|Getting Started with M68K Coral 66: Compilation System for the Motorola M68000 Family|
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With programming languages such as Coral 66 there is no standard technique for handling interrupts. However in XGC Coral 66 we offer a set of low-level functions that may be called from any of the high-level langauges we offer, and which are therefore available to Coral 66 programmers too.
Note: These functions are provided by the standard library libc and are supported by code in the start file art0.S. If you use a custom start file, the library functions may not be supported.
You may of course decide not use the library procedures, and simply make calls from the interrupt vector to the appropriate handlers.
An interrupt handler has the form of a procedure. It has two parameters, one which is the number of the interrupt and one that points to the saved context on the stack. We need not declare the handler with both parameters since the external declaration is under our immediate control. The procedure is called when the interrupt is raised, and the start file ensure that registers and other vital context information is saved before the call and restore after.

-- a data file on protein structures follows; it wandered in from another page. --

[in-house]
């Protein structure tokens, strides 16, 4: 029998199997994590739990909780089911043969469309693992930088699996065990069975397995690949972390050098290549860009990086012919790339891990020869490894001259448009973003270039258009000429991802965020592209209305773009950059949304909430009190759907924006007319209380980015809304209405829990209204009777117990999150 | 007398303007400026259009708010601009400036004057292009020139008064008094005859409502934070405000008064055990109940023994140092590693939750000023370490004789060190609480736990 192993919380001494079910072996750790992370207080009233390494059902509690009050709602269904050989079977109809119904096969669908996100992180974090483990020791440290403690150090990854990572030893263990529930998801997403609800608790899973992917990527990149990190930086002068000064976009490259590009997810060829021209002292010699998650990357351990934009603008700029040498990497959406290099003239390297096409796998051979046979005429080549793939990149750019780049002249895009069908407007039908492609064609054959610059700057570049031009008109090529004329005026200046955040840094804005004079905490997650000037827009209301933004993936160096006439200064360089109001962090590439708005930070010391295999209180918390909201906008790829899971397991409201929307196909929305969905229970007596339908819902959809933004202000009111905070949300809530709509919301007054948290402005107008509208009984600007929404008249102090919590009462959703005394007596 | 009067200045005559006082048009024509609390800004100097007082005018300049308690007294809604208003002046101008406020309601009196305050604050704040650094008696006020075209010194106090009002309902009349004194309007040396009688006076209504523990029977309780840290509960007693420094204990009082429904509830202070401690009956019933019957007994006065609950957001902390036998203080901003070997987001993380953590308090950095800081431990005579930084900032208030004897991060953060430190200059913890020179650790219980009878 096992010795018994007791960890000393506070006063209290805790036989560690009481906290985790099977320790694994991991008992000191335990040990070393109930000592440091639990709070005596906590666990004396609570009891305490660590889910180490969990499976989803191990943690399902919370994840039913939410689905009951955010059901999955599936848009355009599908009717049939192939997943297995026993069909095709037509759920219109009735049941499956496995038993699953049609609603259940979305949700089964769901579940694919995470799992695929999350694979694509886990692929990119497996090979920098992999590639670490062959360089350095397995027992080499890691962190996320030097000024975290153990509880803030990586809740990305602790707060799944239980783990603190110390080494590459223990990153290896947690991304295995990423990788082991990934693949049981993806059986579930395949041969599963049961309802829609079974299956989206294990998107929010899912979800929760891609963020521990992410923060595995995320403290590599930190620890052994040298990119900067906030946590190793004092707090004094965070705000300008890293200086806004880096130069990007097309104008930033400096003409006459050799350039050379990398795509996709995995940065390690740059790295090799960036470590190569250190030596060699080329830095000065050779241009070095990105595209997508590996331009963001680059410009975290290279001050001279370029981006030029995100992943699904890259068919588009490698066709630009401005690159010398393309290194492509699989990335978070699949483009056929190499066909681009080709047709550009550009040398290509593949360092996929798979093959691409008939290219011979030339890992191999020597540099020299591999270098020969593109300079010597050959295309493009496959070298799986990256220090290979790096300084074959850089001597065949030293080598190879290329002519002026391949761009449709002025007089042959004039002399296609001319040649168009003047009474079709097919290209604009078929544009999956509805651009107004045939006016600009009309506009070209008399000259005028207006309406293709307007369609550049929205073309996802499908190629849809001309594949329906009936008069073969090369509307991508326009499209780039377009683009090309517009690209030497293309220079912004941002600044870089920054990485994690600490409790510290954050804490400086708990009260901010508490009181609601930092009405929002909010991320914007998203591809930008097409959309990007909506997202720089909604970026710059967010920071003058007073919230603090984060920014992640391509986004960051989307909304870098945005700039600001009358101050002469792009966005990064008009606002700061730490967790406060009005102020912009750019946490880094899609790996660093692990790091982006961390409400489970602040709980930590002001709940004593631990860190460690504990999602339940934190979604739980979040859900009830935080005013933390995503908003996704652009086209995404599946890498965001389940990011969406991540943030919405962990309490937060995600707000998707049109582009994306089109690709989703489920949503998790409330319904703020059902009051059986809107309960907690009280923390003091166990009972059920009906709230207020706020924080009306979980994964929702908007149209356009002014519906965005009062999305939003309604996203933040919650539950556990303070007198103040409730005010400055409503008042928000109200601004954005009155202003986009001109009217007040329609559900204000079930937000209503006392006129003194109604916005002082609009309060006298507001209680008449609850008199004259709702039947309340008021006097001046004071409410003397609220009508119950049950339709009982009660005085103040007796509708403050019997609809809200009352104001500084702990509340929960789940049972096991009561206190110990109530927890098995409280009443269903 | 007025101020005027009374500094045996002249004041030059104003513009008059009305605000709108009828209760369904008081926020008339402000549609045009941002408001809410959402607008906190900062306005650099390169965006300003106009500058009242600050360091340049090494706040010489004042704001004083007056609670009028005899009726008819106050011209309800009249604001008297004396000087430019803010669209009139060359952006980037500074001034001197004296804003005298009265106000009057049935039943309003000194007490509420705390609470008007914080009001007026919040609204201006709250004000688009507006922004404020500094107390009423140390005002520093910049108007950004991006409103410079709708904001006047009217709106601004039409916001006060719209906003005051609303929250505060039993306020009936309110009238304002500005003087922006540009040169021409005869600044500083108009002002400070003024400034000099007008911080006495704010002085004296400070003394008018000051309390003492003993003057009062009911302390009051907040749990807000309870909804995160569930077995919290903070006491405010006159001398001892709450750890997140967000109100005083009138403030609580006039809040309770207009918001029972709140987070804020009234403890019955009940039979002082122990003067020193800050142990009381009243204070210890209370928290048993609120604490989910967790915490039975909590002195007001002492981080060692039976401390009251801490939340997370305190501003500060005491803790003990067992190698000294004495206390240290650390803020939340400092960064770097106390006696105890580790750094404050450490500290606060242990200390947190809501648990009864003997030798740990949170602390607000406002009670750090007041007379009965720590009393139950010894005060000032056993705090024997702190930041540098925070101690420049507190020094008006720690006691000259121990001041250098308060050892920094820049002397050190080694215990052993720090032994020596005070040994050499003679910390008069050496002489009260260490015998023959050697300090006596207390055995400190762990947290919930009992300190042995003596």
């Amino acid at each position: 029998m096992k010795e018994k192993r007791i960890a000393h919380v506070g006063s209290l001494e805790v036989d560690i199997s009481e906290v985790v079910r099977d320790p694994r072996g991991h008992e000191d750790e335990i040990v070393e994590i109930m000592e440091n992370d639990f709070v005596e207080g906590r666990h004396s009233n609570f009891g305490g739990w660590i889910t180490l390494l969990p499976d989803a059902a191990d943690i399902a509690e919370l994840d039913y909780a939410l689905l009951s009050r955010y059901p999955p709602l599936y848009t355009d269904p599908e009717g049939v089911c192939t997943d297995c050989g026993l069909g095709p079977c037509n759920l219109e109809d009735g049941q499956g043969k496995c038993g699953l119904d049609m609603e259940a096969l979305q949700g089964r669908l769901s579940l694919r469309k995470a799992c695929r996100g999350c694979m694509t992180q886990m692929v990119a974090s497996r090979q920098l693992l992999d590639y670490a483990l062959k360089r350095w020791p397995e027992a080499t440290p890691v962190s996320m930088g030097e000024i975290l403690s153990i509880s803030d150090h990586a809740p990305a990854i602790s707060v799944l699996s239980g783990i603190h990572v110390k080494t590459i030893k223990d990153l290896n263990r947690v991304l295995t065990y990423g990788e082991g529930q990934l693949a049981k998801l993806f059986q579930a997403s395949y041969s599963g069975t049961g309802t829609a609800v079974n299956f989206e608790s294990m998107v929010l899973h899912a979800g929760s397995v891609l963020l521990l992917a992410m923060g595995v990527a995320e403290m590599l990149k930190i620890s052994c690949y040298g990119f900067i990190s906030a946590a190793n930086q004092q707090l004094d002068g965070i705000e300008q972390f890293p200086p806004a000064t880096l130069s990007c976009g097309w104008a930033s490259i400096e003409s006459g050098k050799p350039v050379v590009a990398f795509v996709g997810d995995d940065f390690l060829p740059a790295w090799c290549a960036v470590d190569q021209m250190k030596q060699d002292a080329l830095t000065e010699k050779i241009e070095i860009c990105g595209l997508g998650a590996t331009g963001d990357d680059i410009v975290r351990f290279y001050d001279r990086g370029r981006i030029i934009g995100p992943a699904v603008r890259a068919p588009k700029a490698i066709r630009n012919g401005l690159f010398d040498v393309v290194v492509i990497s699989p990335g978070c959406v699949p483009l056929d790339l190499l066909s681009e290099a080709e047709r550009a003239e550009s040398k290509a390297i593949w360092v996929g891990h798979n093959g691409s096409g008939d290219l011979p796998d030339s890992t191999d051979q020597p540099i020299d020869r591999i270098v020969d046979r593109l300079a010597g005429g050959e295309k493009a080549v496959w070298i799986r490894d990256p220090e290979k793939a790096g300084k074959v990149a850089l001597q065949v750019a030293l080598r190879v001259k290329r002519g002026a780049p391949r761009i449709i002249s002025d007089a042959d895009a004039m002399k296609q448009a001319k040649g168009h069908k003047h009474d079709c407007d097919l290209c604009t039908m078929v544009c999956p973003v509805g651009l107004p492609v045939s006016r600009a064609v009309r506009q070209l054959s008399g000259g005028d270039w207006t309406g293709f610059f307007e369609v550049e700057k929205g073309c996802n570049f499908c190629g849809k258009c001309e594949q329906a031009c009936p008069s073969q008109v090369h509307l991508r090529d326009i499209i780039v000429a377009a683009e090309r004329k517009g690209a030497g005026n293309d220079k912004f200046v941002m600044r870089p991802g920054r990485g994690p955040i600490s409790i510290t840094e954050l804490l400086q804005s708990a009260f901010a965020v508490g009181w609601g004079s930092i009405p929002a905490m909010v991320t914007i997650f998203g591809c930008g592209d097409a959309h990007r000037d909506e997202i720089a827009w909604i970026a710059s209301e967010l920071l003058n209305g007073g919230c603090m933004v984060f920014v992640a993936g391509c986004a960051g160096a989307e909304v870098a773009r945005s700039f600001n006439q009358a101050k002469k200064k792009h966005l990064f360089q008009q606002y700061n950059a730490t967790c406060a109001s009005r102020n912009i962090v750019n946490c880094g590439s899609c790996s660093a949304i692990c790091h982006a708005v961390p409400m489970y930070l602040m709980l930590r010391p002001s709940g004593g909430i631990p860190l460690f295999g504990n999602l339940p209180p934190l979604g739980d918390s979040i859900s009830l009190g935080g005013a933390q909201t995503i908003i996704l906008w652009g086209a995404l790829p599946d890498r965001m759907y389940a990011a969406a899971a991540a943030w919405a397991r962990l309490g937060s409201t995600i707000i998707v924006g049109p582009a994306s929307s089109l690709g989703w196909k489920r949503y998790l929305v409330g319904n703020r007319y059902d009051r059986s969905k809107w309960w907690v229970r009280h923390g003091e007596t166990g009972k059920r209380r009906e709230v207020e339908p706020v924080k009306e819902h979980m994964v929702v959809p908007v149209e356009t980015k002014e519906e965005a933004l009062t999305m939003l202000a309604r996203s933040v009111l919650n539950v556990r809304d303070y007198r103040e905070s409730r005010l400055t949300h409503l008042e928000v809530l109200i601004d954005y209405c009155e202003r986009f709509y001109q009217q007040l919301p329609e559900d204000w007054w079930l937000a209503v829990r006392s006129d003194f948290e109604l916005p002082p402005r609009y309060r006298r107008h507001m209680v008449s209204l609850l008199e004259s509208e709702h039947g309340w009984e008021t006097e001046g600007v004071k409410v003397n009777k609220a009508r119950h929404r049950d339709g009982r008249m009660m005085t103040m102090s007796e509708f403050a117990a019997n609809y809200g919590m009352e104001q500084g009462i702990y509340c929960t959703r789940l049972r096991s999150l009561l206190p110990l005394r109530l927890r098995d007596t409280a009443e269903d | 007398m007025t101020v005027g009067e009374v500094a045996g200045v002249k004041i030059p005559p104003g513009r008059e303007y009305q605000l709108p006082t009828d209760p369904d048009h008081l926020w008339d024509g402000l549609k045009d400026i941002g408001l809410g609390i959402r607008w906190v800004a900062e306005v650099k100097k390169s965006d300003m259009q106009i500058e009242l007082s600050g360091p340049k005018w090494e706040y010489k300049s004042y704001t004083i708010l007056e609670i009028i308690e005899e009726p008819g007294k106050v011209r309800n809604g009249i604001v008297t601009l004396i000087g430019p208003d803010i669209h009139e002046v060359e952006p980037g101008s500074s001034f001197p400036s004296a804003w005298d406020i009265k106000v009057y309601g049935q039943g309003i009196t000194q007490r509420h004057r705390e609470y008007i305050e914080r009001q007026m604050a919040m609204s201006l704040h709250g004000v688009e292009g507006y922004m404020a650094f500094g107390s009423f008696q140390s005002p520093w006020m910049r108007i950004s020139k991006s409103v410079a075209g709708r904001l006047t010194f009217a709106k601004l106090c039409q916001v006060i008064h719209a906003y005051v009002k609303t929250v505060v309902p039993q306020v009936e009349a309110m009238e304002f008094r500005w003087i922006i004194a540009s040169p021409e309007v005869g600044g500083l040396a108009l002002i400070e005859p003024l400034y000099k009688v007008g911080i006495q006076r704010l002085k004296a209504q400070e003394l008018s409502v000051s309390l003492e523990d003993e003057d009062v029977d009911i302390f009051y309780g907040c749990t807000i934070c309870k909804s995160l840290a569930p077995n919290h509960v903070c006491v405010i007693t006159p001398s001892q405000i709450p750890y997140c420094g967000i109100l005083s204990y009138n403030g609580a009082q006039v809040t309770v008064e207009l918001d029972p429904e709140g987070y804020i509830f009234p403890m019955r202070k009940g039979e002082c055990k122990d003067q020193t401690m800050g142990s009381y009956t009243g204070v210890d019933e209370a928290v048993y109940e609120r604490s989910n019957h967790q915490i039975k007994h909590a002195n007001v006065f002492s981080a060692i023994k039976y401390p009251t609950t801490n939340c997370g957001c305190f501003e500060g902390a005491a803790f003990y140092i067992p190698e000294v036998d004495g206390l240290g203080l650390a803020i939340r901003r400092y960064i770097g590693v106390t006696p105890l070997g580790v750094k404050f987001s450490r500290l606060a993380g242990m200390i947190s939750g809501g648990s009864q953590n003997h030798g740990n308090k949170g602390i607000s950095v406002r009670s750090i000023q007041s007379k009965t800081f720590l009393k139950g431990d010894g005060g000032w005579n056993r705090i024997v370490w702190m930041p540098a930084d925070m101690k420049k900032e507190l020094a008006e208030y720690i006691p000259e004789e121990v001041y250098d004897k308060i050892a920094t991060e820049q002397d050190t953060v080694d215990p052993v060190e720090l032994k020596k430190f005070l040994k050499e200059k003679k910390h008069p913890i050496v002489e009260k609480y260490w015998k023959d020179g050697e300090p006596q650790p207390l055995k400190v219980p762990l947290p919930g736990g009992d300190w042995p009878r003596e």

You should also note that the CPU will switch stacks from the base level stack (if we interrupt base level, but not if this is a nested interrupt) to the interrupt stack. You shopuld therefore ensure that the interrupt stack is big enough for any Coral 66 procedures that may be called. You should take special care with the Coral Input-Output functions that may include quite large buffers as local data.
Example 2-4. Example of an Interrupt Handler
'procedure' timer_handler ('value''integer' sig); 'begin' outstring (1, "Hello world, sig = "); outinteger (1, sig); outchar (1, 10); count := count + 1; 'end' timer_handler;
You attach a handler to an interrupt using the library function
handler, as follows: